Men’s basketball team earns first Ivy League win against Brown
Ryan Cornish ’25 led the team in scoring in his first collegiate start.
On Saturday, the men’s basketball team took down Ivy League rival Brown University 58-46 for their first win of the season against an Ivy opponent. The team is now 1-1 in conference play after a 79-71 loss to Cornell on Jan. 2 and holds a 4-9 overall record this season. The win over Brown extended Dartmouth’s program record vs Brown to 82-80 and prevented the Bears from evening the score.
The Bears came out of the gate strong, going on a 10-0 run in the first four minutes of the game. Coming off of a victory against Harvard University the night before, the Bears had all the momentum. Dartmouth guard Ryan Cornish ’25, who had his first career start Saturday and led the Big Green in scoring with 14 points, combined with Dame Adelekun ’23, who scored 11 points and hauled in 12 rebounds in the Big Green win, to score Dartmouth’s first 12 points and put a stop to the run. The first half ended with Dartmouth on top, 24-23.
To start the second half, Cornish opened up the scoring with his second 3-pointer of the night, widening the Dartmouth lead. Despite a three-minute scoring drought and runs from both teams in the second half, Dartmouth managed to pull out the win due in large part to a 14-point run in the middle of the half.
The Big Green’s season so far has been defined by narrow losses. Four of the Big Green’s nine defeats this season have been by a margin of six points or fewer.
Fifth year forward Aaryn Rai ’21 said that Dartmouth’s ability to close out Saturday’s game demonstrated improvement in those situations.
“All the games we’ve played for the past month [have] all been close games,” Rai said. “Knowing we were in the same situation last night but pulled off the win means a lot, because it shows we’ve learned from those situations and understand what each person and the team collectively needs to do to come together and win.”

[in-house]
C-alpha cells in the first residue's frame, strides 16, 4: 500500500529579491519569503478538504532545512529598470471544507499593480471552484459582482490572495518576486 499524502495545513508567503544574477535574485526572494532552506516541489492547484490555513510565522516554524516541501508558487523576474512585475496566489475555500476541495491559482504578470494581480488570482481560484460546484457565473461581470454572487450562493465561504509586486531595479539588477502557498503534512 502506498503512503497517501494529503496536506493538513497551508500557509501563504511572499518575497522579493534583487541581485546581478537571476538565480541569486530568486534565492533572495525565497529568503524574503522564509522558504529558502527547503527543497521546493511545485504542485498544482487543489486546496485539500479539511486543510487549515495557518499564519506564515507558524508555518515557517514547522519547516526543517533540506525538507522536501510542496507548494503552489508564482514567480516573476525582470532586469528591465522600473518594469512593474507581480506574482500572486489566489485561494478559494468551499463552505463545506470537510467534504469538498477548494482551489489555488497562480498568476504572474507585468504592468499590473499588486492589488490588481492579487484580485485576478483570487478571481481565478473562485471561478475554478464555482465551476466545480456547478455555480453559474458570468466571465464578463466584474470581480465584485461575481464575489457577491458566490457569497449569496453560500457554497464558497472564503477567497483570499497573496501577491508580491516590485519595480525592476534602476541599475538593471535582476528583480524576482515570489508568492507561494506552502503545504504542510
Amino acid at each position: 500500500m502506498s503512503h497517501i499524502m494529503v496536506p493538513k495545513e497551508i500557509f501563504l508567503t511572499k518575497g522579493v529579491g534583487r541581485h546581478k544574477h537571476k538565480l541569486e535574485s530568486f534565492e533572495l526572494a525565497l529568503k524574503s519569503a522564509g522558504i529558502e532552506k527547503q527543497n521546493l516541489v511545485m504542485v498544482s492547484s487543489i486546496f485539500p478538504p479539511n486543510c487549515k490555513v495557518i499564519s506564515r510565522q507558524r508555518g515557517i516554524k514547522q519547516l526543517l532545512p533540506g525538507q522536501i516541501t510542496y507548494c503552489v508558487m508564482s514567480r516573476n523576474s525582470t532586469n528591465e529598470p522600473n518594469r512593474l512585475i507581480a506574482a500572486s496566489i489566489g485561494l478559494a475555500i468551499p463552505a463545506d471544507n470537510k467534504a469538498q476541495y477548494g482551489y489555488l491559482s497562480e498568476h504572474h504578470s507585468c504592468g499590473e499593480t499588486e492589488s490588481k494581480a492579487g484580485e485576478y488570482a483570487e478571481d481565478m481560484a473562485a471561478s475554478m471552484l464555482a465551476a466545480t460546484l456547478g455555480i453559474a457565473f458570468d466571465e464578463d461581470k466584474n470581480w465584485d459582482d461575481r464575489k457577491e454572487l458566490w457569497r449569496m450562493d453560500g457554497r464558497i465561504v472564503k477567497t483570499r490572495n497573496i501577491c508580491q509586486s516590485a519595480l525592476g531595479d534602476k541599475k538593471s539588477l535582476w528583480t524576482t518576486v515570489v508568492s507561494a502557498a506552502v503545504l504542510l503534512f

With neither team shooting over 34% from the field, it was a physical and defensive game. Dartmouth had nine steals total, four of which came from graduate student guard Brendan Barry ’20. On the glass, the Big Green ended with a season-high 43 rebounds; Adelekun led the team with 12, seven of which were offensive. According to Rai, who had seven rebounds himself, this was a focus going into the game.
“Coach said these guys are really good on the glass and that it would take a good effort from everyone to beat them,” Rai said. “We tried to really attack the glass, especially when they were coming off a really big game [against Harvard] and were trying to out-physical us… We didn’t shoot super great, but I thought we really defended well, and that was the difference maker.”
Cornish stepped into Taurus Samuels ’22’s role after the latter was sidelined after testing positive for COVID-19. As a freshman replacing a senior leader in one of the biggest games of the season, Cornish knew he had to step up, and he did; despite the team’s shooting slump, he shot 40% from three and 62.5% from the field to lead the team in scoring.